‘Better Call Saul’: These Two Scenes Made ‘Bagman’ the ‘Single Hardest Thing’ Vince Gilligan Has Ever Directed

Since its release in 2015, Better Call Saul has been nominated for several Emmys. Aside from the acting, the show is regarded for its directing and writing. Co-showrunners Vince Gilligan and Peter Gould, along with screenwriters like Gordon Smith, have created one of the most compelling shows on television. But season 5 presented some unique challenges, particularly for Gilligan and Smith. They agree about two scenes from the season 5 episode “Bagman,” saying they were the most difficult to shoot.

Jonathan Banks as Mike Ehrmantraut an Bob Odenkirk as Jimmy McGill/Saul Goodman
Jonathan Banks and Bob Odenkirk in ‘Better Call Saul’ | Greg Lewis/AMC/Sony Pictures Television

Vince Gilligan said ‘Bagman’ was more difficult than ‘El Camino’

Many fans regard Gilligan as one of the geniuses behind Breaking Bad. Together with Gould, the two have created what might be the perfect spinoff. Ironically, Gilligan gets all of the credit for Better Call Saul, but Gould runs the show.

Gilligan returned to the series to direct “Bagman.” As one of the most compelling episodes of the season, there were two scenes Gilligan wanted to get just right.

“[‘Bagman’] was the single hardest thing I’ve ever directed in my life — and this was coming off of my first movie, El Camino,” Gilligan told AMC. “I thought that would be the hardest thing ever, and that was certainly the longest thing because it was a movie, but this Episode 508 was as tough a job as I’ve ever had.” There are two scenes in particular that challenged Gilligan.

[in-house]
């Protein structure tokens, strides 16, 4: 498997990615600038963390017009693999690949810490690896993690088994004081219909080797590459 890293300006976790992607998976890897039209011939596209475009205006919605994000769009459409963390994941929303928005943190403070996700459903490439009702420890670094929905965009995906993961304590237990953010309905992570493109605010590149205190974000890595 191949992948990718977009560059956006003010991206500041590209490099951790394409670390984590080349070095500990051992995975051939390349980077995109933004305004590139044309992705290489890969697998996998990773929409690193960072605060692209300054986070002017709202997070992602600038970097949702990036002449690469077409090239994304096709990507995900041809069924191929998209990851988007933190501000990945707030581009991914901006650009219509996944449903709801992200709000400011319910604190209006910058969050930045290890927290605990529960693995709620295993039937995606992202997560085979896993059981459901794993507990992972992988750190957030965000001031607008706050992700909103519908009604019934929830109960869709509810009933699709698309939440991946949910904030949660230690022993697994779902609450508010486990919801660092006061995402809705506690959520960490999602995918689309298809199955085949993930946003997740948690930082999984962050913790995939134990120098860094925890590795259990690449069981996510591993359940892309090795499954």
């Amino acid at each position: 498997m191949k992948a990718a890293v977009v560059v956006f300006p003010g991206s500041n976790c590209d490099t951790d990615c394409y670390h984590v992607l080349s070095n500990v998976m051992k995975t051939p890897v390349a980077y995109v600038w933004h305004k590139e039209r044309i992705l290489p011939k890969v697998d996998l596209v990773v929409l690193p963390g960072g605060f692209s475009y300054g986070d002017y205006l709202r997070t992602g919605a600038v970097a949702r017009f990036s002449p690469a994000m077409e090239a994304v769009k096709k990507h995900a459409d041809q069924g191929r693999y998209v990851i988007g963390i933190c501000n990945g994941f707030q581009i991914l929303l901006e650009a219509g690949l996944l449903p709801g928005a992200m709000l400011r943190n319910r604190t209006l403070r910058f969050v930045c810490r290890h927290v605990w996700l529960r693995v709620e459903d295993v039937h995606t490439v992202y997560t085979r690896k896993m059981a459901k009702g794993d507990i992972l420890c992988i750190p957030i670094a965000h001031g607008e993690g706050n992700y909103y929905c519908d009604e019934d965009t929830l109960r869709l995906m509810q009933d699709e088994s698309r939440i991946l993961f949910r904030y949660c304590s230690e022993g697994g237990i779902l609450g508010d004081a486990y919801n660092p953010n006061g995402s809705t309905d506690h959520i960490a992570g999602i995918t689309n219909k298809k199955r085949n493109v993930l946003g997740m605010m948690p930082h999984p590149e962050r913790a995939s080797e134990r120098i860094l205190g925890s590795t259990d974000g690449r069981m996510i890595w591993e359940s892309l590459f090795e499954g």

There’s a lot going on in ‘Bagman’ 

In the episode, Jimmy McGill/Saul Goodman (Bob Odenkirk) met up with the Salamanca Cousins in the desert regarding Lalo’s (Tony Dalton) bail. Things seemed to be going well until Jimmy was caught in the crosshairs of a shootout. Fortunately, the unknown assailants were handled by Mike Ehrmantraut (Jonathan Banks). Then, there was only one problem.

They were stranded in the desert with no access to a vehicle, food, or water. More importantly, they had no reception and unable to call for help.

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With no way to contact Kim (Rhea Seehorn) and let her know he was OK, Jimmy and Mike trekked through the desert to avoid running into their attackers again. When Mike spotted one of the shooters, it was time to stop running and start fighting.

Screenwriter Gordon Smith agreed with Vince Gilligan — the shootout and car crash in ‘Bagman’ and

During his interview with AMC, Gilligan talked about what made “Bagman” such a challenging episode to direct. He talked about the dangers shooting in the desert presented, as well as the dangers posed when filming a big stunt like a shootout or a car crash.

Smith, a screenwriter on Breaking Bad and Better Call Saul, couldn’t have agreed more. During a Q&A on Twitter, a fan asked Smith which scene was the toughest to make a reality in the episode.

The screenwriter agreed with Gilligan wholeheartedly, calling the shootout sequence in “Bagman” “the most grueling” to film, followed by “the final scene with the car flip.”

Though these scenes were “difficult and scary” to make a reality, the work put in by the screenwriters, directors, and the rest of the Better Call Saul cast and crew does not go unnoticed.